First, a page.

VIVA El Zorro! If you have yet to exclaim these words whilst attempting to flamenco your way through Leicester Square, then clearly you've not spent an evening in the company of one of the coolest, hottest characters in West-end theatre; the other 'man behind the mask'Zorro!
The swashbuckling hero is the alter-ego of Diego de la Vega, a nobleman's son skilled with a sword, who dons a black cape and mask to fight injustice in 19th Century California.
In Christopher Renshaw's extremely enjoyable multi-million pound musical extravaganza, the spirited music of The Gipsy Kings is the soul of the story (including the famous hits Bamboleo and Djobi Djoba, and specially written new songs) entwined with dazzling dance, exciting stunts, amazing magical illusions designed by Scott Penrose and Paul Kieve (of Harry Potter fame) and spectacular sword-fighting. Based on the 2005 bestseller by novelist Isabel Allende rather than the 1998 film with Antonio Banderas and Catherine Zeta-Jones, this adventure sees Diego raised with two childhood companions Ramon and Luisa.
Sent away to study in Spain, Diego rebels and joins a band of gypsies led by the strikingly seductive Inez.
However, Diego is forced to return when he learns of his father's murder, and that the people are suffering under the tyrannical rule of Captain Ramon.
In the last two years Matt Rawle, an experienced and vocally strong actor and singer, has triumphed in two high-profile roles portrayed on film by Banderas; Che in Evita and now Zorro.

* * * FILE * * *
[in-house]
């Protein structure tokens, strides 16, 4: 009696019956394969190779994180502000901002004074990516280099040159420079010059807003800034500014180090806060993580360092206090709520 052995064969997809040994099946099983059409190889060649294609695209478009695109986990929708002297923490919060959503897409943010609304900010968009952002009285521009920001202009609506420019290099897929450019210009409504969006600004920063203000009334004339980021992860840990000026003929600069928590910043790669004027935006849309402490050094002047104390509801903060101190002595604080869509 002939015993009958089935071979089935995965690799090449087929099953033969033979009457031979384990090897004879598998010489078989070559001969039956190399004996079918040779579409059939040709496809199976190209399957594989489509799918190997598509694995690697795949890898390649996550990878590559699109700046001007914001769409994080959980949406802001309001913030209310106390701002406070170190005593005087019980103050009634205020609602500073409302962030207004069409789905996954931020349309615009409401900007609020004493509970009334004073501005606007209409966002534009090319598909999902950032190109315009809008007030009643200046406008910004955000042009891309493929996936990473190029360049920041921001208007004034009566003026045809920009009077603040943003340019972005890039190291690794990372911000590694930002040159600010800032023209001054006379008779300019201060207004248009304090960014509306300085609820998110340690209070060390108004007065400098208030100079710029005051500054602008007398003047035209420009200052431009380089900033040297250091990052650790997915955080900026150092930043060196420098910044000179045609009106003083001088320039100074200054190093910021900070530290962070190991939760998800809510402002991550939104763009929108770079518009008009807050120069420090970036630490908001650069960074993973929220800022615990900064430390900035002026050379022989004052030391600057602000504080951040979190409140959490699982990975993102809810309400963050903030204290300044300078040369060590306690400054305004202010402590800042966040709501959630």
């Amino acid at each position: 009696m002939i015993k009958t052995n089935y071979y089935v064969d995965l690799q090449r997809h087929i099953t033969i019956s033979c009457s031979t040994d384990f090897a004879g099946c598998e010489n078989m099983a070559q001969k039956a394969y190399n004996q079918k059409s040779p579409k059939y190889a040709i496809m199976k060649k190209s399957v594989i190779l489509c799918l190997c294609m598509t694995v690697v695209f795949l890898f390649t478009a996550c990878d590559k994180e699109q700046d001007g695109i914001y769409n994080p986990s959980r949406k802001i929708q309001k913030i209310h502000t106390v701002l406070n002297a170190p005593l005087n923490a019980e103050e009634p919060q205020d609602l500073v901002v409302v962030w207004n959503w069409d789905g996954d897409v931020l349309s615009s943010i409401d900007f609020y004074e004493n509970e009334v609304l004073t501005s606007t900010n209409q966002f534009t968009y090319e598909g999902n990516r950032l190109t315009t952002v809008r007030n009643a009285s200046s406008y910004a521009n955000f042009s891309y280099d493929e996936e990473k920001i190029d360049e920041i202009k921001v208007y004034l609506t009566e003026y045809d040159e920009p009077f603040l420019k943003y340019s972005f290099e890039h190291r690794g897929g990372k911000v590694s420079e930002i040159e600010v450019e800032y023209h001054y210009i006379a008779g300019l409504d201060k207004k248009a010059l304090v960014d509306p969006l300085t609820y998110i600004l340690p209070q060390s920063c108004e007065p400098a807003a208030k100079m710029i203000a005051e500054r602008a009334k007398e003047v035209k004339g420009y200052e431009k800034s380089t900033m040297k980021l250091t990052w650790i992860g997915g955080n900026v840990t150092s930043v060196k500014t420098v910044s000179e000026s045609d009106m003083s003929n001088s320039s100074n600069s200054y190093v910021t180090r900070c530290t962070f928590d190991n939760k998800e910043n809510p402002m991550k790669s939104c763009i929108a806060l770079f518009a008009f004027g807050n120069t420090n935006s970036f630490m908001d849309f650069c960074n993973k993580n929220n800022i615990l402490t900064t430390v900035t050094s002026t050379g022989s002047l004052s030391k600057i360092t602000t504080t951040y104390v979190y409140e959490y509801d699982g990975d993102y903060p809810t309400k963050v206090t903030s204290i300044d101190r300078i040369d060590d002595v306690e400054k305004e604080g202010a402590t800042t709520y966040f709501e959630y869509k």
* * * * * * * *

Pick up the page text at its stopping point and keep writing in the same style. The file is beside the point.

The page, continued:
He had already proved himself worthy of leading man status, yet this performance raises the bar - I predict Rawle could well become the Johnny Depp of Theatreland.
Off stage there is a kooky resemblance to the film star; on stage he is extremely talented and appears, like Depp, to have a wondrous versatility which is vitally coupled with being a bit different and daring in a role.
As Diego, with a look and performance reminiscent of Captain Jack Sparrow (if the Pirates franchise ever goes on stage, Rawle is your star), he makes a quick-witted, savvy, unpredictable rogue, then is charming, smooth and highly skilful as the angry ace swordsman.
Adam Levy is also excellent as the merciless Ramon, putting in a tense solid acting performance and demonstrating impressive control with a sword, while love interest Emma Williams sings beautifully as Luisa and excels when developing the character beyond the initially rather bland 'refined young lady' to a woman with spark and passion.
Lesli Margherita's fiery, flirty 'Gypsy Queen' Inez is an outstanding show-stopper and she attacks every song and step with energy, enjoyment and heart, while Garcia, the downtrodden soldier is more than a comedy relief character in the capable hands of Nick Cavaliere.
The whole ensemble bring their unique voices and talents to the fore to inflame the music and fabulous flamenco - by Spanish choreographer and dancer Rafael Amargo - bringing it to life in a stirring hand-clapping, foot-stomping fiesta which is sure to get you signing up at your nearest dance class.
The Garrick is a small stage so Tom Piper's whitewashed set utilises the full width and height, making the ambitious stunts stand out, and a literally hot and vibrant atmosphere is created with colourful lights, costumes and real fire effects.
Stirring romantic ballads calm the tone between the upbeat rhythms, the story is text-book good vs evil and the dialogue is modern with a charming sarcastic wit (so historical reality is not paramount - this is a fictional superhero after all) and therefore the jokes and humour fall in with the mood of this production, which is to really have a lot of fun.
Take your friends and family, take a night off from the cold and your worries, and get ready to feel the fire as that famous Z will leave its mark.
Performances at the Garrick Theatre, Monday-Saturday 7.30pm, Thursday and Saturday matinées at 3pm. Tickets £25-£60. Group discounts available. Booking until September 12, 2009. wwww.zorrothemusical.com